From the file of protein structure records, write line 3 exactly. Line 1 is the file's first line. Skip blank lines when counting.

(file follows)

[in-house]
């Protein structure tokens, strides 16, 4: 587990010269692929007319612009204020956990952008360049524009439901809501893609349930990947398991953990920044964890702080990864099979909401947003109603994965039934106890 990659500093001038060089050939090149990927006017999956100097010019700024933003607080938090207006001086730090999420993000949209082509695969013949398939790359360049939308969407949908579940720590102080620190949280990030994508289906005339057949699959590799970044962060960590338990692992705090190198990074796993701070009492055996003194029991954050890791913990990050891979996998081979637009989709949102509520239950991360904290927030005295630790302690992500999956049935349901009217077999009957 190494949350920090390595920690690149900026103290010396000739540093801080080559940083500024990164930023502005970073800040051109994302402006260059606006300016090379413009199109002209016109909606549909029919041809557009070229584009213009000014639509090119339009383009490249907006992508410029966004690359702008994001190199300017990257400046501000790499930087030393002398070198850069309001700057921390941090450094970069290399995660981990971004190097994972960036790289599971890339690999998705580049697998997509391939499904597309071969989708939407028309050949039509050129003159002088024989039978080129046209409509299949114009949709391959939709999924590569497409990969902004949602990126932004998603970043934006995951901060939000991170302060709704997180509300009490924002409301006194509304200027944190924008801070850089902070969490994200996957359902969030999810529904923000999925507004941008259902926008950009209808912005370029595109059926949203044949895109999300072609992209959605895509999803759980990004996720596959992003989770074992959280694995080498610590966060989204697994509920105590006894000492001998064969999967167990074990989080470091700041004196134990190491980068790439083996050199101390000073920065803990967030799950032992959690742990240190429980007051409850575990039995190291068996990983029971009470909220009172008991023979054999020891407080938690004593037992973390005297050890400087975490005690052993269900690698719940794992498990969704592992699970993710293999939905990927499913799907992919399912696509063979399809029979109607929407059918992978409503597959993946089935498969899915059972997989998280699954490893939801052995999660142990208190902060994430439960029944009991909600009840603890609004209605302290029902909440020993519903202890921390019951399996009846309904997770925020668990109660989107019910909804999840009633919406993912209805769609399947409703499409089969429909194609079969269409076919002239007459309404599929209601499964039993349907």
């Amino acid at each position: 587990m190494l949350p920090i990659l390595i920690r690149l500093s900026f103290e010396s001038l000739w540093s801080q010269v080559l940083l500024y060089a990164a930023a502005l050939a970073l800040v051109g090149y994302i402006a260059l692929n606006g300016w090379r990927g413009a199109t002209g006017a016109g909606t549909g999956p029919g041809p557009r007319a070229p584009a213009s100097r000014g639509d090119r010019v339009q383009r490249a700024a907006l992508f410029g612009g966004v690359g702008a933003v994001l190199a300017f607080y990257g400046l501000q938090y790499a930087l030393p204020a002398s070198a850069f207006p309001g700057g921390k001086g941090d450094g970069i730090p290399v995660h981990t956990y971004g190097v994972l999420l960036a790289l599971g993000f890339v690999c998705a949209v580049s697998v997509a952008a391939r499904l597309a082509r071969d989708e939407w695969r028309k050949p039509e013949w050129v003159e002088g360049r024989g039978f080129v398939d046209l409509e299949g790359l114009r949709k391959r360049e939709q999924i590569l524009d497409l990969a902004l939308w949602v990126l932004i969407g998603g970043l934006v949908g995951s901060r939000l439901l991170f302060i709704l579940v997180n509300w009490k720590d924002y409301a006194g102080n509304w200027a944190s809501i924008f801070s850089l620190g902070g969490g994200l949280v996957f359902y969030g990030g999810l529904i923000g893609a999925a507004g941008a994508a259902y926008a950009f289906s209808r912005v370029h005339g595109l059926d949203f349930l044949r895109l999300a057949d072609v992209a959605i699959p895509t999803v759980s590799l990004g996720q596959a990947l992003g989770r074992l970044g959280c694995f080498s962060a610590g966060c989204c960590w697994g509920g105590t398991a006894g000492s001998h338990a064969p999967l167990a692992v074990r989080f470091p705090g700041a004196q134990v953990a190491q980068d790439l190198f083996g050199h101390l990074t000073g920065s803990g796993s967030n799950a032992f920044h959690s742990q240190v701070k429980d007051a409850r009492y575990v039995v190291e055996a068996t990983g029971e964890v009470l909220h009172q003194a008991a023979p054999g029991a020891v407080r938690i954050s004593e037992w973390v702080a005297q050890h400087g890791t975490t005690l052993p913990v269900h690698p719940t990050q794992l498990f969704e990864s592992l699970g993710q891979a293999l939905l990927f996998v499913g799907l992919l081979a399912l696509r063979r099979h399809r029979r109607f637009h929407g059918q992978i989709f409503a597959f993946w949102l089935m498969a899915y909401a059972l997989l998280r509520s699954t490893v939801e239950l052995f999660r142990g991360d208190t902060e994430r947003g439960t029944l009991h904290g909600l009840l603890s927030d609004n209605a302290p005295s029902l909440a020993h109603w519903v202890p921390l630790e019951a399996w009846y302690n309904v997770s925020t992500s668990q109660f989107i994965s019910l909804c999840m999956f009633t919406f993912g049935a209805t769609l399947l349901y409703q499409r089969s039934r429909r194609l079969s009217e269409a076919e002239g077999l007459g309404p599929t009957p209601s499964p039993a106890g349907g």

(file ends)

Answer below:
């Amino acid at each position: 587990m190494l949350p920090i990659l390595i920690r690149l500093s900026f103290e010396s001038l000739w540093s801080q010269v080559l940083l500024y060089a990164a930023a502005l050939a970073l800040v051109g090149y994302i402006a260059l692929n606006g300016w090379r990927g413009a199109t002209g006017a016109g909606t549909g999956p029919g041809p557009r007319a070229p584009a213009s100097r000014g639509d090119r010019v339009q383009r490249a700024a907006l992508f410029g612009g966004v690359g702008a933003v994001l190199a300017f607080y990257g400046l501000q938090y790499a930087l030393p204020a002398s070198a850069f207006p309001g700057g921390k001086g941090d450094g970069i730090p290399v995660h981990t956990y971004g190097v994972l999420l960036a790289l599971g993000f890339v690999c998705a949209v580049s697998v997509a952008a391939r499904l597309a082509r071969d989708e939407w695969r028309k050949p039509e013949w050129v003159e002088g360049r024989g039978f080129v398939d046209l409509e299949g790359l114009r949709k391959r360049e939709q999924i590569l524009d497409l990969a902004l939308w949602v990126l932004i969407g998603g970043l934006v949908g995951s901060r939000l439901l991170f302060i709704l579940v997180n509300w009490k720590d924002y409301a006194g102080n509304w200027a944190s809501i924008f801070s850089l620190g902070g969490g994200l949280v996957f359902y969030g990030g999810l529904i923000g893609a999925a507004g941008a994508a259902y926008a950009f289906s209808r912005v370029h005339g595109l059926d949203f349930l044949r895109l999300a057949d072609v992209a959605i699959p895509t999803v759980s590799l990004g996720q596959a990947l992003g989770r074992l970044g959280c694995f080498s962060a610590g966060c989204c960590w697994g509920g105590t398991a006894g000492s001998h338990a064969p999967l167990a692992v074990r989080f470091p705090g700041a004196q134990v953990a190491q980068d790439l190198f083996g050199h101390l990074t000073g920065s803990g796993s967030n799950a032992f920044h959690s742990q240190v701070k429980d007051a409850r009492y575990v039995v190291e055996a068996t990983g029971e964890v009470l909220h009172q003194a008991a023979p054999g029991a020891v407080r938690i954050s004593e037992w973390v702080a005297q050890h400087g890791t975490t005690l052993p913990v269900h690698p719940t990050q794992l498990f969704e990864s592992l699970g993710q891979a293999l939905l990927f996998v499913g799907l992919l081979a399912l696509r063979r099979h399809r029979r109607f637009h929407g059918q992978i989709f409503a597959f993946w949102l089935m498969a899915y909401a059972l997989l998280r509520s699954t490893v939801e239950l052995f999660r142990g991360d208190t902060e994430r947003g439960t029944l009991h904290g909600l009840l603890s927030d609004n209605a302290p005295s029902l909440a020993h109603w519903v202890p921390l630790e019951a399996w009846y302690n309904v997770s925020t992500s668990q109660f989107i994965s019910l909804c999840m999956f009633t919406f993912g049935a209805t769609l399947l349901y409703q499409r089969s039934r429909r194609l079969s009217e269409a076919e002239g077999l007459g309404p599929t009957p209601s499964p039993a106890g349907g």